Oh, My Sweet
There's a lot of negative press surrounding English food. I happen to love it, particularly when it comes to dessert. The English call all desserts puddings, something that took me a trip or two to figure out. Incidentally, they call all Indian food, Curry, which was a problem for me since I happen to love Indian food, but detest yellow curry. But back to my sweet tooth. There are a couple of traditional English desserts that to me are without equal in the States. Sticky toffee pudding is one. It's kind of a cake with a toffee syrup on top of it. Incomprehensibly, there are actually dates in the recipe, though you can't taste them at all. It's all brown sugary, buttery, gooey goodness and I'm getting hungry just thinking about it. A close runner-up is Banoffee pie. Now, how we never managed to figure out that if you put bananas and toffee together in a pie it would be nothing short of divine, is beyond me. To all you naysayers about English food, have some fish and chips followed by a slice of banoffee pie, and I think you'll find you stand corrected.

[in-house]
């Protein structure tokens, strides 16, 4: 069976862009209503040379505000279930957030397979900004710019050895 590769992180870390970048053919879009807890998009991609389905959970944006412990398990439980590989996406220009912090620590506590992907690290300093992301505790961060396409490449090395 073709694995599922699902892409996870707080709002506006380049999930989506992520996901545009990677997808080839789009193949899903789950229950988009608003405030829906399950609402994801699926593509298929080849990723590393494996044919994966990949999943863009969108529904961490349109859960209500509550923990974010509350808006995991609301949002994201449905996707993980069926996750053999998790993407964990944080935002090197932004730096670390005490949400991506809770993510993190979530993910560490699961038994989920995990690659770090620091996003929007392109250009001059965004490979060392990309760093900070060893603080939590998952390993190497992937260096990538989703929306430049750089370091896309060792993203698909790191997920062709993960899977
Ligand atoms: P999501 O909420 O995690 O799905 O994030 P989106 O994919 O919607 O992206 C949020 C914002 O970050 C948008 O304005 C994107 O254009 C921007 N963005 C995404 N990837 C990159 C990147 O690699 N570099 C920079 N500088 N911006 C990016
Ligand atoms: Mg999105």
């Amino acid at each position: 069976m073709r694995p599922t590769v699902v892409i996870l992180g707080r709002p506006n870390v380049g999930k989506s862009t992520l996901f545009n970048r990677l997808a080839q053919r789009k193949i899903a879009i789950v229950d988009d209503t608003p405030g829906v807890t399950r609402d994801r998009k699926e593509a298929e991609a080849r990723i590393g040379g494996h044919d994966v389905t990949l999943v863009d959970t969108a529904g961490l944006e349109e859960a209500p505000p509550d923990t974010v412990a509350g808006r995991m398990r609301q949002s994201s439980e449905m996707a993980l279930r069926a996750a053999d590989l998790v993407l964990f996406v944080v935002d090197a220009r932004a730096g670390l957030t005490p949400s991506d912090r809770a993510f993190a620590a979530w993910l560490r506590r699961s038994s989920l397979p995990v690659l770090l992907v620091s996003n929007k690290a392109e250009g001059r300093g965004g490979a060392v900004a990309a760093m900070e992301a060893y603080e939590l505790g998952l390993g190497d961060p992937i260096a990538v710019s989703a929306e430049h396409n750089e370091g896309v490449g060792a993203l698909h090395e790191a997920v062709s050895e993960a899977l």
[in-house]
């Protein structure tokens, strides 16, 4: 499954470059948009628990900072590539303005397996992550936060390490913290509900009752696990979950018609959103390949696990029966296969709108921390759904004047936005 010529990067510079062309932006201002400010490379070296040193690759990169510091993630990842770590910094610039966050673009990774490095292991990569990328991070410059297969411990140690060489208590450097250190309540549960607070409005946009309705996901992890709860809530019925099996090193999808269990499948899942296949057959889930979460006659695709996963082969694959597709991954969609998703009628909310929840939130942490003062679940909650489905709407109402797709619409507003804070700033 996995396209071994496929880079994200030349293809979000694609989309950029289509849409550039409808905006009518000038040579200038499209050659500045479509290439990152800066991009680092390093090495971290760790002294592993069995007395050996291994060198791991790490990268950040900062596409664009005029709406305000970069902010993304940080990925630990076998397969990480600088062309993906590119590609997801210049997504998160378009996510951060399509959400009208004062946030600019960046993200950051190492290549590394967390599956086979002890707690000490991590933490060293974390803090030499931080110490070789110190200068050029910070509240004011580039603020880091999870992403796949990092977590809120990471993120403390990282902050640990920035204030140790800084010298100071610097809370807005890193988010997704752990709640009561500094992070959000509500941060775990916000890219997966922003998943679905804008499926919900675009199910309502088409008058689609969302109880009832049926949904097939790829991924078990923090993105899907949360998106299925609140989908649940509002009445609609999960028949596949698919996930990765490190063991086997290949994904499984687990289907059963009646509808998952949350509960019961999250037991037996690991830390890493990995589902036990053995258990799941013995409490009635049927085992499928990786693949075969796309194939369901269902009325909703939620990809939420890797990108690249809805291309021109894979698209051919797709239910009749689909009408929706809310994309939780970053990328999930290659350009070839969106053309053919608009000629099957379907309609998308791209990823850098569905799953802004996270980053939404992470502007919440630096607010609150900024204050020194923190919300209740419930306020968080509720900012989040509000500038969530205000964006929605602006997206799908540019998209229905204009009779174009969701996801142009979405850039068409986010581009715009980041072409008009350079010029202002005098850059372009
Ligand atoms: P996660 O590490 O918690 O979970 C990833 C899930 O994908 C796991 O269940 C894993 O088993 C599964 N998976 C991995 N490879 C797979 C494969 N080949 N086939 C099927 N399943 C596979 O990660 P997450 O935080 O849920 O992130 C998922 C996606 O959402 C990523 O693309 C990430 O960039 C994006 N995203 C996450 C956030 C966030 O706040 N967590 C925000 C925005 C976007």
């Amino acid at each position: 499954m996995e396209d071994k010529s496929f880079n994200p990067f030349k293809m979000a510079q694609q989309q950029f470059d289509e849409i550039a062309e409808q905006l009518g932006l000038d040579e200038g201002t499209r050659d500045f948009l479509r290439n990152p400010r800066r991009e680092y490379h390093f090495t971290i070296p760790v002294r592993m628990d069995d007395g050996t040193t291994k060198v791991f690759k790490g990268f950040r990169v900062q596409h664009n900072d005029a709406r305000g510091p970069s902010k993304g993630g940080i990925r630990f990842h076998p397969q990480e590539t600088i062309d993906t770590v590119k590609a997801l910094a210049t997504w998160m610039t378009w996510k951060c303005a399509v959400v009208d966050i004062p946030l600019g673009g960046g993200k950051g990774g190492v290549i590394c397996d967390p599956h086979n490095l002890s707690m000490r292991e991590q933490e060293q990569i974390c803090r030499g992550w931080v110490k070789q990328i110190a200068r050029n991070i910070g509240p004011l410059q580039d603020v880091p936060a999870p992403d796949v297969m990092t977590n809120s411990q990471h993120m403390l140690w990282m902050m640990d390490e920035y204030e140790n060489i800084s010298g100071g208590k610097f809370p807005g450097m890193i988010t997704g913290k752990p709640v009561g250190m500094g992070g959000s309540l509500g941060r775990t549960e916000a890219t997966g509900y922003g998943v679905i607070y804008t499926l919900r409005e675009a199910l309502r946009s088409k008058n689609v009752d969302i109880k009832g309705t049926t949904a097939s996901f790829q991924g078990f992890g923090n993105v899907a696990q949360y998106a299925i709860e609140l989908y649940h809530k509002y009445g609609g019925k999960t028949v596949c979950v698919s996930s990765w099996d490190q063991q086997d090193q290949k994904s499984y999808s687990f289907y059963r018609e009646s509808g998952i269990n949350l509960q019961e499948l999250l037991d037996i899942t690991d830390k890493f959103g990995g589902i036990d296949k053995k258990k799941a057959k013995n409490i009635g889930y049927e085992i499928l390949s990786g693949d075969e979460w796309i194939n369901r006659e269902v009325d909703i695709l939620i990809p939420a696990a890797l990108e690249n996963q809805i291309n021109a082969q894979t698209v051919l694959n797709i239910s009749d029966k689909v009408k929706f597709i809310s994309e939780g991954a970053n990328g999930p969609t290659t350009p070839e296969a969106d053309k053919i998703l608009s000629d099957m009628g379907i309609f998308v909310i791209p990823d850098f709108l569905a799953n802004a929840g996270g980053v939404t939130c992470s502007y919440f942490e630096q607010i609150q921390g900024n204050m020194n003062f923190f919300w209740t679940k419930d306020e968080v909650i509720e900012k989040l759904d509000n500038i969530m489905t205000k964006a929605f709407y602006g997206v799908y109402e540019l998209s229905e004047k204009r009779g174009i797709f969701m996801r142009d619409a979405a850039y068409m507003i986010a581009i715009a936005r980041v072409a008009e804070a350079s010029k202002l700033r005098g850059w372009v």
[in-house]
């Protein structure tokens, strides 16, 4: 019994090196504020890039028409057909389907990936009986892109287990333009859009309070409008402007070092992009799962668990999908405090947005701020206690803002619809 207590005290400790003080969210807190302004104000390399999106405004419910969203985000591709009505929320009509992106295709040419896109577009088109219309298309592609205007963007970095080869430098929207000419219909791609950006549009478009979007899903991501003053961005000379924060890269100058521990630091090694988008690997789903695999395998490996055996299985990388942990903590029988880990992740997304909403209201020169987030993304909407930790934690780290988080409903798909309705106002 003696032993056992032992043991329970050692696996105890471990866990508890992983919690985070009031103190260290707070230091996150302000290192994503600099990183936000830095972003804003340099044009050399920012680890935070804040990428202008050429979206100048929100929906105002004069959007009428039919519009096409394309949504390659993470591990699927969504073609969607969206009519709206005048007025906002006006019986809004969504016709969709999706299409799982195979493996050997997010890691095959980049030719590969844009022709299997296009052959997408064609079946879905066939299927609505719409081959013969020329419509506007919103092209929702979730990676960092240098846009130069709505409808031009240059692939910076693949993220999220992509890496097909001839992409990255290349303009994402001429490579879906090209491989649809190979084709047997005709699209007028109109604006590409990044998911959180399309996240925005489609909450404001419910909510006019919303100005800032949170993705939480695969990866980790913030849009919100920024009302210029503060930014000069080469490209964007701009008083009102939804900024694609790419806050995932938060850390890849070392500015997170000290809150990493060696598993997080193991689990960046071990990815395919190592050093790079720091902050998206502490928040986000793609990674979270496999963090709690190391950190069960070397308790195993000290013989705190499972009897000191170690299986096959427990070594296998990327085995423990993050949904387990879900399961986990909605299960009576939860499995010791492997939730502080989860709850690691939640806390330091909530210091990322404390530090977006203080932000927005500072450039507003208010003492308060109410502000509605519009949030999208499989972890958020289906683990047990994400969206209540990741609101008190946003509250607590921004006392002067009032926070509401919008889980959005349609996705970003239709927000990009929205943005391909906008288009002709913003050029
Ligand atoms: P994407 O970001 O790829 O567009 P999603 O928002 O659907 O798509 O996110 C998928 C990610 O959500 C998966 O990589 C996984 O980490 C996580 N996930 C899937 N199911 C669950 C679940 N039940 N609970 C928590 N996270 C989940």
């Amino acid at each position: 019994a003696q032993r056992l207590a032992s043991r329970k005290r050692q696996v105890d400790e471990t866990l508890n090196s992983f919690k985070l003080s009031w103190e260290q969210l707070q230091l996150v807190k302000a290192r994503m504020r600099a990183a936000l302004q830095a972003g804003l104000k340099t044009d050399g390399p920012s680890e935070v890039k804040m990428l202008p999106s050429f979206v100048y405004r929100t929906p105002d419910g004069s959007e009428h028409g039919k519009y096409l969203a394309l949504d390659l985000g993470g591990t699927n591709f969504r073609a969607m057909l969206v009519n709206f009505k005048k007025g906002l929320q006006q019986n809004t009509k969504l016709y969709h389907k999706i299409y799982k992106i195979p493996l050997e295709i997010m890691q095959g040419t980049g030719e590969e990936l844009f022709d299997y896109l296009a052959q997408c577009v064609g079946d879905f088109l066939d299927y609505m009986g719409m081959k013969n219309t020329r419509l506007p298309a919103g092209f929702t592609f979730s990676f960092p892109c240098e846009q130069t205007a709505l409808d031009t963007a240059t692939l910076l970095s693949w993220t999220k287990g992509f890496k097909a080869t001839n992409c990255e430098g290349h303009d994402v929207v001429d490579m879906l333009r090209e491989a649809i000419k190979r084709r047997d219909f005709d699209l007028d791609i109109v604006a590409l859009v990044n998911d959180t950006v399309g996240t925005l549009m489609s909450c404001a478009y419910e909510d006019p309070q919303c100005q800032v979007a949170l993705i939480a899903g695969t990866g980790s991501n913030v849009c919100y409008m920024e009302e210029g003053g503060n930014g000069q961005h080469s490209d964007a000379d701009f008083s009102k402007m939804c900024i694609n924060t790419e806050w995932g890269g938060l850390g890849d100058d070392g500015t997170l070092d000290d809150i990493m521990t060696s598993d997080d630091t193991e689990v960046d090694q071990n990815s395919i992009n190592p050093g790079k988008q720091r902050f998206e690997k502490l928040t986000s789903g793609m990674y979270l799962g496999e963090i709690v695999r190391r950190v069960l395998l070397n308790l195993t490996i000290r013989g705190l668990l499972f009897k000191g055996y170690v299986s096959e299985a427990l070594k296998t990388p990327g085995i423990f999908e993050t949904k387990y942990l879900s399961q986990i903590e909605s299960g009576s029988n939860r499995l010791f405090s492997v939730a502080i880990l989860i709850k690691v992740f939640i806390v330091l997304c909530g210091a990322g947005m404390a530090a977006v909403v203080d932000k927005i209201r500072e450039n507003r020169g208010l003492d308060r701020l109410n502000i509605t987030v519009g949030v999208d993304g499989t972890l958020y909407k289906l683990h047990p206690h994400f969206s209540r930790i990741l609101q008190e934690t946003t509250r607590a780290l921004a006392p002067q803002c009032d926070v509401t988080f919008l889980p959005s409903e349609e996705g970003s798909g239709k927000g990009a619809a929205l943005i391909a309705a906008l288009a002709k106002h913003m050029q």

Not to quote from a Julie Andrews movie, but these are just a few of my favorite things. I really could go on about what I love about the place - the historical sights, the quirky pubs, mushy peas, how the yogurt is weirdly better over there, crumpets, Borough Market, Spitalfields, my crazy friend Barbara, the bathtub at my friend Andrew's house and yes, even the rain. It's far from a perfect place, and it's not the only city I want to see, but for an adventure, a break or special trip to share, its the perfect city for me.